In today's New York Times, we are treated to the umpteenth article about the so-called "Bradley effect": The possibility that some voters are telling pollsters that they plan to vote for Obama, but who really won't because of racial prejudice.
This particular article, by Adam Nagourney and entitled "In Voting Booth, Race May Play a Bigger Role," is a good example of just how much some reporters and editors are stretching to keep the race story alive (I blogged yesterday about a blatant attempt by CNN to actually stir up racism by inviting watchers to email about why they wouldn't vote for a Black man.)
The Nagourney article does not actually cite any statistics, studies, or other data to back up its contention that race may play a role in the election. Instead, the article quotes three individuals involved in electoral politics on various sides of the issue. That makes this particular piece a made-up job, based on no new facts nor even new insights. (The same can be said for several other articles on the same theme in today's Times, all of which mostly deal with overt rather than covert racism; the paper runs a large photo of a southern racist who, referring to Obama's mixed heritage, cites the Bible against creating "other breeds.")
But I was particularly struck by a quote in Nagourney's piece from Harold Ickes, who was a senior advisor to Hillary Clinton during the primary campaign:
“If he were white, this would be a blowout,” Mr. Ickes said. “I think the country has come a long, long, long way since the 1960s. I think everybody would agree with that. But if you talk to people in certain states, they will say there are impulses that do not benefit Barack Obama because of the color of his skin.”
I don't deny that some people won't vote for Obama because he is Black, and many of them say so openly--thus disqualifying them, by definition, as part of the Bradley effect, which refers to those whose alleged racism is hidden rather than overt. But is it true that if Obama were white this would be a "blowout"? I don't think so, and here I would like to indulge in some brief speculations of my own (note that I am clearly labeling them as speculations, which articles like Nagourney's fail to do.)
First of all, the latest poll numbers (ie the new CBS/New York Times poll) give Obama a 14 point lead over McCain, and Obama is leading by statistically significant margins in most of the swing states. If that is not already a blowout, I don't know what is. Second, I would argue that Obama is doing as well as he is not despite his being Black, but because of it. To put it more precisely, Obama is winning because of who he is. Can anyone name a Democratic Party politician who has Obama's charisma, his life experiences, his eloquence and passion, even his intelligence? Although I disagree with Obama on a number of political issues, and have said so repeatedly on this blog, there is no one on the political scene who comes close to matching Obama's appeal. Where does that appeal come from?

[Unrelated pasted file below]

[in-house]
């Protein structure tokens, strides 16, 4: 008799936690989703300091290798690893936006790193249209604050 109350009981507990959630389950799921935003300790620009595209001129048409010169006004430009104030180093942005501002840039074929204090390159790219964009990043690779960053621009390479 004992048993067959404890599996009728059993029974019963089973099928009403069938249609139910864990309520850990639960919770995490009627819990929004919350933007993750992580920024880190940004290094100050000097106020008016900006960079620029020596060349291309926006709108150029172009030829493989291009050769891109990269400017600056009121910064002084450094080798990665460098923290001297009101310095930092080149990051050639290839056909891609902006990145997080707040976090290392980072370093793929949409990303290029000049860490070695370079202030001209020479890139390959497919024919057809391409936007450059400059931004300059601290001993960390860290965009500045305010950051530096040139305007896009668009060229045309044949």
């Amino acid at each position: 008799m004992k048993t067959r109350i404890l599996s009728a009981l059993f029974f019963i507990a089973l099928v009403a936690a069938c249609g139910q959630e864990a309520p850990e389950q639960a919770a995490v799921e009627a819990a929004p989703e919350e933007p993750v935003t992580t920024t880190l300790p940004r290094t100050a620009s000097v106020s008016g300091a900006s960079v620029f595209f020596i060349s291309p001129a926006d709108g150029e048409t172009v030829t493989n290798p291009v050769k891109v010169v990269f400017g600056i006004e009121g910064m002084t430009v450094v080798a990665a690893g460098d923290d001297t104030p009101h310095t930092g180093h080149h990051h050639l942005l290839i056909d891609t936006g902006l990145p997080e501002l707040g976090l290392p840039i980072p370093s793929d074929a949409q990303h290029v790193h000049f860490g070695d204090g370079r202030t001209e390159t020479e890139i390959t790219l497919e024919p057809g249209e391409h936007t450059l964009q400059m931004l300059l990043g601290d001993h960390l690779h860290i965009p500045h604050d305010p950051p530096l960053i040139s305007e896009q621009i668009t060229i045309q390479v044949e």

If anyone has not read Obama's book, "Dreams From My Father," they should do so--or rather, they should listen to Obama read it on CD, even if that version is abridged, or download the Audible version. Doing so will make clear the complex family background and life experiences that make Obama who he is, and also make clear that magically changing the color of Obama's skin would not make him more "electable." It would make him less so, because it necessarily would give him a different life than the one he has had.
So here is my little bit of punditry about race and the "Bradley effect": I think that Americans are going to elect Barack Obama president by a resounding margin not despite the fact that he is Black, but because of it. They will vote for him because he has a dramatically different story than that of the politicians they have voted for in the past, a story that resonates with authenticity and purpose. They will vote for him because they know by doing so they are bringing out the best in America rather than the worst; they will vote for him because of the thrill that it will bring them to thumb their noses at 400 years of history and show that they are not bound by its shackles; they will do so because they know that the whole world is watching and that billions of people on this planet will be proud of what they do on November 4.
Let's call it the Obama effect.
More on the Obama effect and "blackness." From "reg," a regular blogger on Marc Cooper's site, in response to my post above--a very eloquent and insightful analysis I would urge you to read.
Economy trumps race? So reports Truthdig's Bill Boyarsky from Ohio, in a very interesting piece.
The end of demographics? Slate examines the outdated use of demographic categories to predict voter behavior, using women as the example.
Update (October 18): The Hillary effect (and it's not helping McCain.)